The combine is a chance for teams to get a closer look at the players they've seen on film; to have them each medically checked by NFL doctors and put some concrete numbers to their measurables like height, weight, agility, speed, strength and explosion.
While the results of the last week in Indy are just a piece of the puzzle, the Patriots already have their favorite prospects. Their performance both on the field and behind-the-scenes will have nearly every prospect headed up or down the draft boards around the league.
Here's six under-the-radar prospects who the Pats should've been watching at the Combine.
All stats via NFL.com.
Dakota Dozier is a left tackle from Furman who projects inside to guard or possibly center in the NFL. He didn't set the world on fire with his combine numbers, but he has the necessary size (6'4", 313 points), length (33 7/8 inch arms) and temperament that the Patriots require.
With starting center Ryan Wendell a free agent and starting guard Dan Connolly a possible cut due to his sizeable cap hit, per Spotrac, the Patriots could see as many as two starters inside their offensive line depart. Regardless, they could use an influx of young talent around Nate Solder, Logan Mankins, Sebastian Vollmer and Marcus Cannon.
Even with the departure of long-time offensive line coach Dante Scarnecchia, the Pats will look to keep their depth in their interior line well-stocked and a versatile player like Dozier could fit the bill.
With Vince Wilfork and Tommy Kelly's futures uncertain, the Pats should be looking to reinforce their defensive line this offseason both through free agency and the draft.
Reid doesn't fit the traditional two-gap defensive tackle model and is still raw from playing in the Ivy League, but he has the size and quickness to develop into a solid interior pass-rusher.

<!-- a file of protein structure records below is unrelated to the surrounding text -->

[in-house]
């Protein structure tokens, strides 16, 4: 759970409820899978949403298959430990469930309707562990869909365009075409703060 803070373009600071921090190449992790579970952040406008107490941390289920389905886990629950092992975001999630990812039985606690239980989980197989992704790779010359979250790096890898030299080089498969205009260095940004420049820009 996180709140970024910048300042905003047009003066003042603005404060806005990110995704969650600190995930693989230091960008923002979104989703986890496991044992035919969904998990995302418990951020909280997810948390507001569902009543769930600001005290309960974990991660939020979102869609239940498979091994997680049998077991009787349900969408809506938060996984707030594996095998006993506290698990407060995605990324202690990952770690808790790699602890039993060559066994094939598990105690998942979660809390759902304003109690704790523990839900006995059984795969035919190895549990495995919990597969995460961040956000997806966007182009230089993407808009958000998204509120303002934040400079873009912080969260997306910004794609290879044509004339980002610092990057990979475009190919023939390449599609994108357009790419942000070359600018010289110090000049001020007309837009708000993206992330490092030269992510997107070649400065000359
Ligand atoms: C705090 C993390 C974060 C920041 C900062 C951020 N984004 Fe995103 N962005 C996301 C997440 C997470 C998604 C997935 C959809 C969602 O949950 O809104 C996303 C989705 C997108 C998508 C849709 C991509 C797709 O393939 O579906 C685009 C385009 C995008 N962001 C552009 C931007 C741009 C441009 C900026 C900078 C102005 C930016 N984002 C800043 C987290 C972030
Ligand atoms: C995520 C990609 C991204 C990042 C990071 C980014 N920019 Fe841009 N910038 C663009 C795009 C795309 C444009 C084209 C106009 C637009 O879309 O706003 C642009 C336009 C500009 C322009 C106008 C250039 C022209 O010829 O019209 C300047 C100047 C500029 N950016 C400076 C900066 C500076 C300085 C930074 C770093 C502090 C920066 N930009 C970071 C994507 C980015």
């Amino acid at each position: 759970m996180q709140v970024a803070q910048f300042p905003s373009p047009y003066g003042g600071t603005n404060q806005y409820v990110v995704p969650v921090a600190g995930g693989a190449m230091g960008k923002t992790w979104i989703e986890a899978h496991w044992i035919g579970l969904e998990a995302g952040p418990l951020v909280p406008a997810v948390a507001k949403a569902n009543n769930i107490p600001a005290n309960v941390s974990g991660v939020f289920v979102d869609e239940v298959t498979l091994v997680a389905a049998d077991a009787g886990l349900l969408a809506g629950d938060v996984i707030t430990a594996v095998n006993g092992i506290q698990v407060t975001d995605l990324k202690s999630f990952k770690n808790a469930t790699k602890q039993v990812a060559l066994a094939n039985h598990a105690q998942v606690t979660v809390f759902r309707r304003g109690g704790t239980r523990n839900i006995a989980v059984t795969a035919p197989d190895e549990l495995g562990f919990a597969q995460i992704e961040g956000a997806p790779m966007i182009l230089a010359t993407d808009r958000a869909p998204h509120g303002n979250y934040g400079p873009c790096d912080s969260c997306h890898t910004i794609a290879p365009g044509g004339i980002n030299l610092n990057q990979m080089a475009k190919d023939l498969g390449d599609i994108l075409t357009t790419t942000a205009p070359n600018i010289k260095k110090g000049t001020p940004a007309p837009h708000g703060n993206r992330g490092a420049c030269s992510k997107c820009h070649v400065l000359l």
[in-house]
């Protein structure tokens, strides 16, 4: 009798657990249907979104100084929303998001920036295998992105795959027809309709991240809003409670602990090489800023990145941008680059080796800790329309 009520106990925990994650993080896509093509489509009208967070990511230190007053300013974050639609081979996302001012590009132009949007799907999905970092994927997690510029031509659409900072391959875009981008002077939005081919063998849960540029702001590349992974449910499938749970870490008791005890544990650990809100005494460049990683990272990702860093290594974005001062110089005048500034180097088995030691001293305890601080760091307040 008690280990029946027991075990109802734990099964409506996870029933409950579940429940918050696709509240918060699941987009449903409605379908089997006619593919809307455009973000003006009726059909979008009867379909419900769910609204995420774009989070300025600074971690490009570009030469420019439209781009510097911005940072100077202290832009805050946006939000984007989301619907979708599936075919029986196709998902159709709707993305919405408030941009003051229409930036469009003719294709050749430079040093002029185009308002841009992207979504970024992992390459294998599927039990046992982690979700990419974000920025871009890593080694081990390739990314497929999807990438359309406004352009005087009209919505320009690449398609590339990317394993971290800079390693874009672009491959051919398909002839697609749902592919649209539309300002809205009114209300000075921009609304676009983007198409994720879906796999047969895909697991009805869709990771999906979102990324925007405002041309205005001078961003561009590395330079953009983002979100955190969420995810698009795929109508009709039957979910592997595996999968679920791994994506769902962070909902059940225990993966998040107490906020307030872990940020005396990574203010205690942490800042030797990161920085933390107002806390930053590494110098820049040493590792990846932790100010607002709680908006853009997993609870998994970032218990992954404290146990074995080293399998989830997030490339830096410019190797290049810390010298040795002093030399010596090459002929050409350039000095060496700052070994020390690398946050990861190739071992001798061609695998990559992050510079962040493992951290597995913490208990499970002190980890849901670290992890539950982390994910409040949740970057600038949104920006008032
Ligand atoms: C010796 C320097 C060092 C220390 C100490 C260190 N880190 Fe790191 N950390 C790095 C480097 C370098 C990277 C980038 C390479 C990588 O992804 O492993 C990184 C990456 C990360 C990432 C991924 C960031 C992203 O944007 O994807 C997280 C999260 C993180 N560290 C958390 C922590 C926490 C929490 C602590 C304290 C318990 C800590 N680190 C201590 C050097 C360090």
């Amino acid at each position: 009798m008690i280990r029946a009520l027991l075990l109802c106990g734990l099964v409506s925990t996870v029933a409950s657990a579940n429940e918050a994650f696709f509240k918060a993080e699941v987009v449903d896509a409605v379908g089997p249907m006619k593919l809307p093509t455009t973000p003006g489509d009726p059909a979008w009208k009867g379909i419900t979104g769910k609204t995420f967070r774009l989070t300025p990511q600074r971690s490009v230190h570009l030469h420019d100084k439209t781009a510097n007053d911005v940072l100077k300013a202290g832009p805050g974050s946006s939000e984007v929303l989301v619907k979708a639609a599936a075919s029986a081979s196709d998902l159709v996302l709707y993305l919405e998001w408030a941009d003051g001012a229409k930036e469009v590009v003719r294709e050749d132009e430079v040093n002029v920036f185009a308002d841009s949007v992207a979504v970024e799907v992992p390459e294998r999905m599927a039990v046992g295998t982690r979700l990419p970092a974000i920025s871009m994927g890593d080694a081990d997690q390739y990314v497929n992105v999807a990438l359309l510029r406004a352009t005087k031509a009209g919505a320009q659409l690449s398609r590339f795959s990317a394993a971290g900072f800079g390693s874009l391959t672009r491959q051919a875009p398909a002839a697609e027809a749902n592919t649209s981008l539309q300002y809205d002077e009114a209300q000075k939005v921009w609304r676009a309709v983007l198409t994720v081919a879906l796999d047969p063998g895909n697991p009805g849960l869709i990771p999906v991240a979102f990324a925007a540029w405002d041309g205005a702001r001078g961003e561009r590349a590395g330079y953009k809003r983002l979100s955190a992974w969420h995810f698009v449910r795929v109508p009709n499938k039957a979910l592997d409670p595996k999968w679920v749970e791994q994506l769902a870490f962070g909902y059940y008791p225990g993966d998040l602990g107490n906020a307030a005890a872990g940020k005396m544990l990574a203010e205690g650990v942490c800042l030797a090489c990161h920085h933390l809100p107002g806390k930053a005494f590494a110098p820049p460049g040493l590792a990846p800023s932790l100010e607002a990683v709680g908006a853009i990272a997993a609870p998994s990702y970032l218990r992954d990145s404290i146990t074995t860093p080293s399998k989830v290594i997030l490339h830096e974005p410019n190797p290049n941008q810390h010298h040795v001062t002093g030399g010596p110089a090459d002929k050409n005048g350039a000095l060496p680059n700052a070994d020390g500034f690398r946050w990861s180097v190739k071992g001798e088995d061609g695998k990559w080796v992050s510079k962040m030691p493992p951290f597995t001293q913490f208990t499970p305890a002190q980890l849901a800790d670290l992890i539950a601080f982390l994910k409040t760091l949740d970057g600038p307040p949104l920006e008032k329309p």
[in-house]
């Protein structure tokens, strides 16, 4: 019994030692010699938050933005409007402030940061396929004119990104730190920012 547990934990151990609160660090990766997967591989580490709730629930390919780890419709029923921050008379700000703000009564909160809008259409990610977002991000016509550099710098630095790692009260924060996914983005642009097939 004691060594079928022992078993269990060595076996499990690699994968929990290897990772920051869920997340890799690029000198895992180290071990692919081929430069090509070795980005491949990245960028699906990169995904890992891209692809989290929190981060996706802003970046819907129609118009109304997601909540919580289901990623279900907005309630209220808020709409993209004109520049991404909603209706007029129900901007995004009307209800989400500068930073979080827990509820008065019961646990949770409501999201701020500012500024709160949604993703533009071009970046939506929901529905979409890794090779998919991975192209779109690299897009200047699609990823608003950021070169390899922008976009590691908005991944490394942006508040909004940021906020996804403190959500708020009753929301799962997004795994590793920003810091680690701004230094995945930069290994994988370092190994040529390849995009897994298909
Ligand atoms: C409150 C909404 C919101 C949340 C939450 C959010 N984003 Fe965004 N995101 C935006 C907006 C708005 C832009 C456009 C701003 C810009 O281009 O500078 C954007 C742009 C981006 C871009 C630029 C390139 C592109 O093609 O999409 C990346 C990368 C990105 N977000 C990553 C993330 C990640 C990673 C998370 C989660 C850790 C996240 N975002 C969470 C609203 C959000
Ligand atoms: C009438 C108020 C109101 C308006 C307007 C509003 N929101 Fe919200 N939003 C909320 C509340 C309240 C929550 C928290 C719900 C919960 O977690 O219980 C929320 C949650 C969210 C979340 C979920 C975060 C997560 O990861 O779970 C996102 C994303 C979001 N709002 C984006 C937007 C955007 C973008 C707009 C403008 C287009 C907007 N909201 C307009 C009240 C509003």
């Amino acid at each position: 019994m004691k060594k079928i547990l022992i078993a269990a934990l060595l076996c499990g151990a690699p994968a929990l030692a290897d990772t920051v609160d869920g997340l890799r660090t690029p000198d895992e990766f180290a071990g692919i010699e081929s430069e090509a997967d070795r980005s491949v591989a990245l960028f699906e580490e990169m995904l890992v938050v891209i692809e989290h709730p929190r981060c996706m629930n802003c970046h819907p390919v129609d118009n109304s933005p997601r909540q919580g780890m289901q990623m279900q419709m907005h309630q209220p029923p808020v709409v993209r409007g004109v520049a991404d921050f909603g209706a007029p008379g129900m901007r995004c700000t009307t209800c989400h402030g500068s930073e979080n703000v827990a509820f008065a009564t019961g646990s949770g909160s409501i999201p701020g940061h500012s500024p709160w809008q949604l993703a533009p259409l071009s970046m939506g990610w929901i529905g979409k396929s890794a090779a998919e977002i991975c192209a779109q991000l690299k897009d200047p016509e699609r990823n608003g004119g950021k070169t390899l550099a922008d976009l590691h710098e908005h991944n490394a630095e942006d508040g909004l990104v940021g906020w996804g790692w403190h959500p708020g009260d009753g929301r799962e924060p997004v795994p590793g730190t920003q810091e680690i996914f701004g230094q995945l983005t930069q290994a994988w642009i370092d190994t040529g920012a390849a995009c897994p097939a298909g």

At 6'2" and 300 pounds, Reid has classic one-gap defensive tackle size and he's always active as a penetrator, just the kind of role the Patriots need to fill. He was also a captain and is young and still developing.
The Patriots excel at finding good value in the later rounds and allowing their elite coaching to develop the player. Reid could be a great candidate to work with.
There's much uncertainty surrounding the Patriots' receiving corps this offseason. Not as much as last year, but with Julian Edelman a free agent, and the development of Aaron Dobson, Danny Amendola and Kenbrell Thompkins unknown, the Pats could very well be in the market for wide receivers this spring.
Quincy Enunwa is a low-round option who has the traits the Pats like for their wide receivers. He's versatile enough to play any receiver spot, has perfect intangibles and leadership, and he will be just 22 years old this season. He also has the kind of football IQ and intensity in his blocking the Patriots require.
At 6'2" and 225 pounds, he has the size to be a physical force and with 4.40 speed in the 40-yard dash, he could bring an element of stretching the field.
The Patriots could do just about anything at wide receiver in the draft, whether it's taking one high or ignoring the position all together. But someone like Enunwa would be a low-risk investment who could pay off down the road.